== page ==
relay, but it is "stopped" by the TS2 transfer relay, which is set to "prefer" the other input. This way no 50 amp load is
ever placed on the 30 amp inverter transfer relay. Power only passes to the loadcenter from the inverter if there is NO power
available from TS1 (no shore or genset). In that case, if the inverter is in invert mode, power will pass from the inverter
to the RV loadcenter.
The Preferred Design - All Charging Sources Integrated
|RV electrical design for inverter/solar/genset
This drawing provides an overview of the
RV electrical system, and identifies major components used to support battery charging via: solar energy, the existing converter,
and a new, high-powered battery charger contained in the inverter. It is a more detailed view of the design directly above.
Electrical input sources include a genset
(either a portable, an RV mounted or a truck mounted), and shore power sources. Optionally, two main shore power sources are
shown, controlled by a separate 50-amp transfer switch (TSO). These are intended to provide for a shore connection at the
front of the 5er, and at the rear of the 5er. The existing converter is shown connected to an external power source (other
than the RV) for optional use. This should never be plugged into the RV, but only to an external source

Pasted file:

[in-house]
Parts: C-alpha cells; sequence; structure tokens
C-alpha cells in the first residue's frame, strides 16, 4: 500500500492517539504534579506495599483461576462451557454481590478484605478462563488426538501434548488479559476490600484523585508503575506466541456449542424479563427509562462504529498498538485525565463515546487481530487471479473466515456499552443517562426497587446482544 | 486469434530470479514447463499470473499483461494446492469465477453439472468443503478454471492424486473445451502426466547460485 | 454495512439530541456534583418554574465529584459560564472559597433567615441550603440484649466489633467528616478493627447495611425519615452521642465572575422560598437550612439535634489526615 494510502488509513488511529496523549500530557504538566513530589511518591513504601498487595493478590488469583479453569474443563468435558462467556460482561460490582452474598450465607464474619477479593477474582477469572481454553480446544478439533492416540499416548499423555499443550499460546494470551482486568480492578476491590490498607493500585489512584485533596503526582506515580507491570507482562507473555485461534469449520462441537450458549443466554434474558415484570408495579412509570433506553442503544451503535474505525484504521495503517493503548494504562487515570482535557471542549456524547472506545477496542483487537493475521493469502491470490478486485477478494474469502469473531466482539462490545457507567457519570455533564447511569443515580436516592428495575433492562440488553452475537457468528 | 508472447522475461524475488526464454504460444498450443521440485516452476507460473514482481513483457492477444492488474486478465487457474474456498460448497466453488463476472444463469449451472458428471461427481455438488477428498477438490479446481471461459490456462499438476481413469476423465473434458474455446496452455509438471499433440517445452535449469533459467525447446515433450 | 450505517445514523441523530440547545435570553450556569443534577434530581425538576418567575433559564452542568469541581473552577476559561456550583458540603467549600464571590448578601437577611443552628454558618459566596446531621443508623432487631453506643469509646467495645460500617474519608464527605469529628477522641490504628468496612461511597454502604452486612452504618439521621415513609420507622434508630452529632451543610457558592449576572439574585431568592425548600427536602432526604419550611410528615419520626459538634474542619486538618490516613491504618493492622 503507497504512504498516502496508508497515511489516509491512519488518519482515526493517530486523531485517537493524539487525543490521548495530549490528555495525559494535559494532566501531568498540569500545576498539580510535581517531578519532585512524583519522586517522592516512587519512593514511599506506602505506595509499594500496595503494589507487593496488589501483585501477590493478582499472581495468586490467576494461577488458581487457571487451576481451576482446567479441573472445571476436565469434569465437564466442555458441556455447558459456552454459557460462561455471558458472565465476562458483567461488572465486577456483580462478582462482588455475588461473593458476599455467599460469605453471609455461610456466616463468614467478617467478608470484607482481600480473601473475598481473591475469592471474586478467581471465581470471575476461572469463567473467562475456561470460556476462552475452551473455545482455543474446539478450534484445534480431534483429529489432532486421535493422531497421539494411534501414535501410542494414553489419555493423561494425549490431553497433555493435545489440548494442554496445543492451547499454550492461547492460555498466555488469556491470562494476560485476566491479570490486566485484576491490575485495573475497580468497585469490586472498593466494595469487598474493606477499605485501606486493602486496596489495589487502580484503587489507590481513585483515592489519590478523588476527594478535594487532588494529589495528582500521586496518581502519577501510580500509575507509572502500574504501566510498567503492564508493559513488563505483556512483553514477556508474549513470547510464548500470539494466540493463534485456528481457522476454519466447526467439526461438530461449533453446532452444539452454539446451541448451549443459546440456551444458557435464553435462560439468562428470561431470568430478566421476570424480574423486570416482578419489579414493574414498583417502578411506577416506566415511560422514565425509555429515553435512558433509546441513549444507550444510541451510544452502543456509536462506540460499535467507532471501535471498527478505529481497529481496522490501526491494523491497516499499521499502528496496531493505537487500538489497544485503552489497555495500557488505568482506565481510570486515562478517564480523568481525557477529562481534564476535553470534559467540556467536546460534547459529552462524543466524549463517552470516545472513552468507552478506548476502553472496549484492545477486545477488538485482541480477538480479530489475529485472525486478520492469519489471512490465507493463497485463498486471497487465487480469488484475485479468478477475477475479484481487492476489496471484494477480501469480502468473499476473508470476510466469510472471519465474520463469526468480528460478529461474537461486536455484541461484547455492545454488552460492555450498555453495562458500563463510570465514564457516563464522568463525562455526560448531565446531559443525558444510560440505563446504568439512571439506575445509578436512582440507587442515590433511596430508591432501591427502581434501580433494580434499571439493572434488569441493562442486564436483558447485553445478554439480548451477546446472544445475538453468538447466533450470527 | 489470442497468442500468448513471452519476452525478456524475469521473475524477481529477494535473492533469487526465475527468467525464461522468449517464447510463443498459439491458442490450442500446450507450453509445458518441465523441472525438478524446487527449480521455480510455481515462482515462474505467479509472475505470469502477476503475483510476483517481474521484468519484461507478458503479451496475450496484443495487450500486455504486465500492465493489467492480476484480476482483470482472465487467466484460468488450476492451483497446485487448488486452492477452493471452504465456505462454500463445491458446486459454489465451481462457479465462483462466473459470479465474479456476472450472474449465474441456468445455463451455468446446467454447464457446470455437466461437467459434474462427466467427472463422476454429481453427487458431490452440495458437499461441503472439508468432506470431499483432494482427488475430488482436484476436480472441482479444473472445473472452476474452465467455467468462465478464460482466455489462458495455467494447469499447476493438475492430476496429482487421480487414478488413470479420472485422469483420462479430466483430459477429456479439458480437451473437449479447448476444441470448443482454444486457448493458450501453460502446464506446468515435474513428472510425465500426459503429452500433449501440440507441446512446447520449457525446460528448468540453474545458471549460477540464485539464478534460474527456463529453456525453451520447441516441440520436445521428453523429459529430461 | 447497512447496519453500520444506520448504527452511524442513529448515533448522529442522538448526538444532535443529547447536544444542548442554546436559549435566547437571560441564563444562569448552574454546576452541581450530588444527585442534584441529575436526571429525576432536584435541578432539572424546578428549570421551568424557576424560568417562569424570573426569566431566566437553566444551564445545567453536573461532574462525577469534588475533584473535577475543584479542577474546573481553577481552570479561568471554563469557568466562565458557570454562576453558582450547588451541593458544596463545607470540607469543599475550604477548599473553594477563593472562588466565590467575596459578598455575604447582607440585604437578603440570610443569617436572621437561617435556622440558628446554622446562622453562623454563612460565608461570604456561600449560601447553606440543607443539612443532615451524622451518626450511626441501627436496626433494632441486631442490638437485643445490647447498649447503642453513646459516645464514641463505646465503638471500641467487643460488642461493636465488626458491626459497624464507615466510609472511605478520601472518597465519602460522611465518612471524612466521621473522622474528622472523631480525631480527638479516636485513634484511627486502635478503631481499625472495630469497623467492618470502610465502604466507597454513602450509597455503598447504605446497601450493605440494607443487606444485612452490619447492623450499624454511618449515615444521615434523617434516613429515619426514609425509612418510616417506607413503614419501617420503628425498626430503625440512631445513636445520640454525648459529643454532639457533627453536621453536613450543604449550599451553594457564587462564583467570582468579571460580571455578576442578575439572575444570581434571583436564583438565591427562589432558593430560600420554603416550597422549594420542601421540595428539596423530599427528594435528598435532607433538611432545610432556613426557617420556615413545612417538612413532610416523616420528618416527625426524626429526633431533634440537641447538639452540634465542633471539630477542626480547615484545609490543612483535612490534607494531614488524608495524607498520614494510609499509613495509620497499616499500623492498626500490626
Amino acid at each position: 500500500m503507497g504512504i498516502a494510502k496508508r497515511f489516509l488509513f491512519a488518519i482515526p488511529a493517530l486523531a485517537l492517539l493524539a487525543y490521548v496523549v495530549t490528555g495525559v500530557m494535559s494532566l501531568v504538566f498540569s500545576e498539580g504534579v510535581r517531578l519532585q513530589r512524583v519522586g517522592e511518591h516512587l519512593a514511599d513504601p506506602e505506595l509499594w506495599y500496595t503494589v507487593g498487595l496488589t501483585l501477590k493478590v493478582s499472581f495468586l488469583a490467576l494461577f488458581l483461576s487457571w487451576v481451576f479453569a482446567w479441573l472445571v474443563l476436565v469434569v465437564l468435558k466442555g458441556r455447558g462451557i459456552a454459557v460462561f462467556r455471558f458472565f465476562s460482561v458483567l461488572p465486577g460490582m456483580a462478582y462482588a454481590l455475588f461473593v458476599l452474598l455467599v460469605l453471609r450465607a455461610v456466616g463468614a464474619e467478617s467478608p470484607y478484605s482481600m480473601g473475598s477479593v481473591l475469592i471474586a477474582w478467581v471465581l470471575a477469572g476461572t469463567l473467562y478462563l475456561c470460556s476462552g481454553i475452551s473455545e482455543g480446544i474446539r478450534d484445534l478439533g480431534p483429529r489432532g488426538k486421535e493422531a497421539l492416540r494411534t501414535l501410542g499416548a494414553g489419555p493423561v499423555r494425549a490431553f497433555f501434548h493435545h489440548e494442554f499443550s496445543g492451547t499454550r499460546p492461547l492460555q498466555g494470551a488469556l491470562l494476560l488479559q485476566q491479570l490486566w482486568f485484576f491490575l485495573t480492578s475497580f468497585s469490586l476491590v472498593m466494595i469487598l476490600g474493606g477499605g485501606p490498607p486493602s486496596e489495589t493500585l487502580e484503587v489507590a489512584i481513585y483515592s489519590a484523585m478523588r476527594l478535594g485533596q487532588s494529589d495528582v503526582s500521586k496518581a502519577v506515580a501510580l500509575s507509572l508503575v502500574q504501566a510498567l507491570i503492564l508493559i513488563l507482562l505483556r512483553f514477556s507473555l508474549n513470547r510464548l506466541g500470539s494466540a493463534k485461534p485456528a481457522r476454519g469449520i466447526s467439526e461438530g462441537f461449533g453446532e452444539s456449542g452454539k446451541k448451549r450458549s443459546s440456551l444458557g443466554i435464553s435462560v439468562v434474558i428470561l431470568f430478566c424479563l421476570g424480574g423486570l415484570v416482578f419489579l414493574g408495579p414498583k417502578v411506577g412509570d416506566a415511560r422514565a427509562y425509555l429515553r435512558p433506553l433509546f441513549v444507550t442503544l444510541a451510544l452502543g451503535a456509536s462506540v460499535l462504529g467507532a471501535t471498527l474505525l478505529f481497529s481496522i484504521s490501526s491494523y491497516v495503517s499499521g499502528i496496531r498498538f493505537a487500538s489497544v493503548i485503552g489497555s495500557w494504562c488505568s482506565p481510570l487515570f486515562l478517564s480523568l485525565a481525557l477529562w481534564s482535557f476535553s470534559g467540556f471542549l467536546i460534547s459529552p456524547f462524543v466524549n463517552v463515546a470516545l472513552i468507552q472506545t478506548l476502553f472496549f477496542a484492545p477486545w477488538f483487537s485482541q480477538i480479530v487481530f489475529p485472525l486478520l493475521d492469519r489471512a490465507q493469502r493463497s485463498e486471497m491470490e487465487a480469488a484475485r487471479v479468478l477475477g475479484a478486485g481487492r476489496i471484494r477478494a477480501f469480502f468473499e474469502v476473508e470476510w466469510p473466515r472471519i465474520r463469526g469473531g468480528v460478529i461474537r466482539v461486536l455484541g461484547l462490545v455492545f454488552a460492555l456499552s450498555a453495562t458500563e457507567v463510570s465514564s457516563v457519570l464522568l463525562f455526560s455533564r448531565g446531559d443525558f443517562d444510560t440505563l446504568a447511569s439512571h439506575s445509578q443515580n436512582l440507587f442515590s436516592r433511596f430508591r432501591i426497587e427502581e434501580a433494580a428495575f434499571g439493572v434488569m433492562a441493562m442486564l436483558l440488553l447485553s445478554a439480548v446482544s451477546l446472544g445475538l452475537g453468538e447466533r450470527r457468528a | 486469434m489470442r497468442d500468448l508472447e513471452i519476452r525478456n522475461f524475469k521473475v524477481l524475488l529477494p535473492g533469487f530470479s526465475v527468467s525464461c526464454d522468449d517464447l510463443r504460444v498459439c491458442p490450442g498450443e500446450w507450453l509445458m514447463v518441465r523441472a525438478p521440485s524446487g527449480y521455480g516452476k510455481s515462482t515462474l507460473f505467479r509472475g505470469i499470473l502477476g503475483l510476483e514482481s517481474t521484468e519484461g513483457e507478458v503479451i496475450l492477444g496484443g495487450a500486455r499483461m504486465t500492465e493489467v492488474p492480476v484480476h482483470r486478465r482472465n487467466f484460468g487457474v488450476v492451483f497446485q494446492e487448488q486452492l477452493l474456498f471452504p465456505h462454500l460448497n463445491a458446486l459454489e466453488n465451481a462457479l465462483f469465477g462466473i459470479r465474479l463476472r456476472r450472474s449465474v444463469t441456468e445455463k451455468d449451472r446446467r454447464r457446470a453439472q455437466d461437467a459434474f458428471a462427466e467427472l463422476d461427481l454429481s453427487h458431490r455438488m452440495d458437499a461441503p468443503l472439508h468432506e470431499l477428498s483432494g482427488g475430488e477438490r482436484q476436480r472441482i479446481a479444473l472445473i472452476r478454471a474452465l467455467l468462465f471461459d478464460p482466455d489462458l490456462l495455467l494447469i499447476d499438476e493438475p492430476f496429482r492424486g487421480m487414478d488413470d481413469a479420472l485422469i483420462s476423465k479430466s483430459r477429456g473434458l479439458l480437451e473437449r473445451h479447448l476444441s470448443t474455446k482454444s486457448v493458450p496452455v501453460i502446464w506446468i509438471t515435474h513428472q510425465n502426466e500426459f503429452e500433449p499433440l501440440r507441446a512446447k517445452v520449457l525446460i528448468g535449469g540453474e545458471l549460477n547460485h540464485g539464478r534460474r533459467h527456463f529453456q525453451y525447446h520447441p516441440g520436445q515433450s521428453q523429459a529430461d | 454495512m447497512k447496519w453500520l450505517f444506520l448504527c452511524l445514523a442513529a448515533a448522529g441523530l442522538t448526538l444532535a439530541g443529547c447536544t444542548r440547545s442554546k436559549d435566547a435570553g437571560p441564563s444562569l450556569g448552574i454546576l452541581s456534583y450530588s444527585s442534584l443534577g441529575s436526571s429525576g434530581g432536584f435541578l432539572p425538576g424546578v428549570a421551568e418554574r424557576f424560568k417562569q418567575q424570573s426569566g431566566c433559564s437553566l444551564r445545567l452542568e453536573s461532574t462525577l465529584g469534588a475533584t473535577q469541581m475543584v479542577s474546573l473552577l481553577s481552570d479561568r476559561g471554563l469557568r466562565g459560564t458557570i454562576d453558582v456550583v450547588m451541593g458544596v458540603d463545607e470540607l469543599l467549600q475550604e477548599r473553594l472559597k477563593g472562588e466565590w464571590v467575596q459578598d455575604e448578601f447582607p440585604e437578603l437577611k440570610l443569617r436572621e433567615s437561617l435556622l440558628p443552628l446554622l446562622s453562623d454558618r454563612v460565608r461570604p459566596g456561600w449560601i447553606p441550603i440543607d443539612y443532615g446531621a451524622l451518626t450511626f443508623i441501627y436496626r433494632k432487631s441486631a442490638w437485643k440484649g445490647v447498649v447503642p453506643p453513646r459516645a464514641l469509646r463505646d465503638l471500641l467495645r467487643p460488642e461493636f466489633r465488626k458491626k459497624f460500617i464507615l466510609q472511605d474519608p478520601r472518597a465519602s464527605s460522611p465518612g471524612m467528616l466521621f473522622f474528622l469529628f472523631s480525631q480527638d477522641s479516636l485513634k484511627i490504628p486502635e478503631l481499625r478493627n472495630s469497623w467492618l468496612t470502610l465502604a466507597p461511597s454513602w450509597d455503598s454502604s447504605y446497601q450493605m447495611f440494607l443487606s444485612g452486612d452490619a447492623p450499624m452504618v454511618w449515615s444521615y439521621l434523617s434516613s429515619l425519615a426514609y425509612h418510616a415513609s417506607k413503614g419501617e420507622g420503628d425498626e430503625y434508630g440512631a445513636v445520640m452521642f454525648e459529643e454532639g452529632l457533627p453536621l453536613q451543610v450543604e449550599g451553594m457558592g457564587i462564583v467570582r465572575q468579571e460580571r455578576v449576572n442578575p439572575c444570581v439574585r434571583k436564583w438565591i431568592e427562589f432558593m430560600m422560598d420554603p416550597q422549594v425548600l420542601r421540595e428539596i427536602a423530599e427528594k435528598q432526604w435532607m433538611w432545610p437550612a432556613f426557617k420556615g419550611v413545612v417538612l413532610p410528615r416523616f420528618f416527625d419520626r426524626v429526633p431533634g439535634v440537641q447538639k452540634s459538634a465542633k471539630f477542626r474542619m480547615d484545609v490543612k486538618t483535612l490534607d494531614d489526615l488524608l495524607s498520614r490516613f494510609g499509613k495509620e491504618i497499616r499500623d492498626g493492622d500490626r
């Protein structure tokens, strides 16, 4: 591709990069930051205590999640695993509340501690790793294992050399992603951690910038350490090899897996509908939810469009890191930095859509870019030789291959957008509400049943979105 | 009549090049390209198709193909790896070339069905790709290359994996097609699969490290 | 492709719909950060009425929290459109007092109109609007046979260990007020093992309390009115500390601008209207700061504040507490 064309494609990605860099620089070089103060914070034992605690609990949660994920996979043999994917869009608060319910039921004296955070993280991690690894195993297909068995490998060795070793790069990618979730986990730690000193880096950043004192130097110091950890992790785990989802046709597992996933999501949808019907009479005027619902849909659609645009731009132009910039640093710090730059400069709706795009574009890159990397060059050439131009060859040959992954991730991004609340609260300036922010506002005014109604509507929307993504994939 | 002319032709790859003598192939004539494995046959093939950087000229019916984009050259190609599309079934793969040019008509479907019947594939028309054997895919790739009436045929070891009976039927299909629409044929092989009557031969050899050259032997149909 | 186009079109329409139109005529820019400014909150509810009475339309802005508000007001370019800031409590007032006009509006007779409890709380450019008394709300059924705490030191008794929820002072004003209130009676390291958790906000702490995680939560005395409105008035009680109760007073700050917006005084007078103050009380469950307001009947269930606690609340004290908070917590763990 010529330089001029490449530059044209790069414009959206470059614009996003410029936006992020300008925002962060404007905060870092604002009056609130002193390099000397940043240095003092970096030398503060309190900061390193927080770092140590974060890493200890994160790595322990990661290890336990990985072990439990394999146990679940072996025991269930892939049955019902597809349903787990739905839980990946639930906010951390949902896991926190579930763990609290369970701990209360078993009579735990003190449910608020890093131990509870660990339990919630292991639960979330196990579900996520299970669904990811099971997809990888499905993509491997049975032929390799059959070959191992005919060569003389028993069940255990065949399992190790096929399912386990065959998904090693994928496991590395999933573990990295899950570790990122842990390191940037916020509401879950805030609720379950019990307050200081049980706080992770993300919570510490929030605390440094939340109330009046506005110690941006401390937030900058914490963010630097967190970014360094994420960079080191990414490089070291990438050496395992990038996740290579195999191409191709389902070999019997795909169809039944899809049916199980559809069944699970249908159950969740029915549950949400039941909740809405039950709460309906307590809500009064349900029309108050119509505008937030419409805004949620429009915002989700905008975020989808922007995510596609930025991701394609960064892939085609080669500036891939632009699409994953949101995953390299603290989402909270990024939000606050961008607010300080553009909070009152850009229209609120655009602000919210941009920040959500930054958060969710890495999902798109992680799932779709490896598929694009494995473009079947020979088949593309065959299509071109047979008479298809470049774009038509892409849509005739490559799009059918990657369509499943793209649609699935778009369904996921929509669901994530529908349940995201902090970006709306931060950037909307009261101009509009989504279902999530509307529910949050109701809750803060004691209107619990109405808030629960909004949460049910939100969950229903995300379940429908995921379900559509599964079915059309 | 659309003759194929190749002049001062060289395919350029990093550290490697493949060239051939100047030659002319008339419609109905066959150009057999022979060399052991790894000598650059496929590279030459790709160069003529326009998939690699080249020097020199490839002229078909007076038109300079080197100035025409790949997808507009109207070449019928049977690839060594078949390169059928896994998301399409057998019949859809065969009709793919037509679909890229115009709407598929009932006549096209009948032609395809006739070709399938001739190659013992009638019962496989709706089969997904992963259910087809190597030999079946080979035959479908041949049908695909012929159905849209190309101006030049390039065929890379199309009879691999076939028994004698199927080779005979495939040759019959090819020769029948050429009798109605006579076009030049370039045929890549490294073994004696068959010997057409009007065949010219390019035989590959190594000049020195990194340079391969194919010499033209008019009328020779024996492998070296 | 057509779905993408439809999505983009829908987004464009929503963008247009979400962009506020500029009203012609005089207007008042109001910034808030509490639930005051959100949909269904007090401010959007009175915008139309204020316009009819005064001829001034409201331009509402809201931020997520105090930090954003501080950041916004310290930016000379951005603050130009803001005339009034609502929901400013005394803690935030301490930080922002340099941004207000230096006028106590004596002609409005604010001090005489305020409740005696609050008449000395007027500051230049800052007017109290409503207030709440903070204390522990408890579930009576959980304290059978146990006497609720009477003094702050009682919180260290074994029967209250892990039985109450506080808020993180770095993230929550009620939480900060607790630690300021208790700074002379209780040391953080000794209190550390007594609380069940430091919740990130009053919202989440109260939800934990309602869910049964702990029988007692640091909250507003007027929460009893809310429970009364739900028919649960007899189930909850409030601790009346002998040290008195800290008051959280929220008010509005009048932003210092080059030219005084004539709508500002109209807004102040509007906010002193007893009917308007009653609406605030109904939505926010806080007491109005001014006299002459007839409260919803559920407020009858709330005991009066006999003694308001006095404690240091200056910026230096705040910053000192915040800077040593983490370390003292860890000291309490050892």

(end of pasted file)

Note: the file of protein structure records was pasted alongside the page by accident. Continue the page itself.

via an extension cord.
When inverting, the loadcenter is fully energized.
It is up to the user to provide manual load management. In other words, don’t turn on the air conditioner, electric
hot water heater, or other large loads. Turn the breakers off, if you are prone to forget.
- The RV is wired for 50-amp shore power. This is actually 2-50 amp lines, for a total of 100 amps available at the loadcenter,
on 2 legs. All shore power is assumed to be using 6ga wire, except where noted.
- All the transfer switches are 50 amps.
- The inverter is an inverter/charger with a high output battery charger that replaces the RV converter for normal use. The inverter has a pass thru power capability controlled by a 30-amp transfer
A 400-amp catastrophe fuse is used to protect
against an inverter short. It is placed either directly on the battery positive (if not placed in a fuse holder), or as close
to the battery as possible, if a fuse holder is used. See the Truck Electrical Center page for additional details and sources
for the fuse and other components.
The shunt is a 500-amp shunt. It must be
placed “downstream” of all loads to get an accurate measure of amps/amp hours. Place it between the distribution
hub and the battery negative.
Use appropriate size welding cable for the DC inverter runs. Consult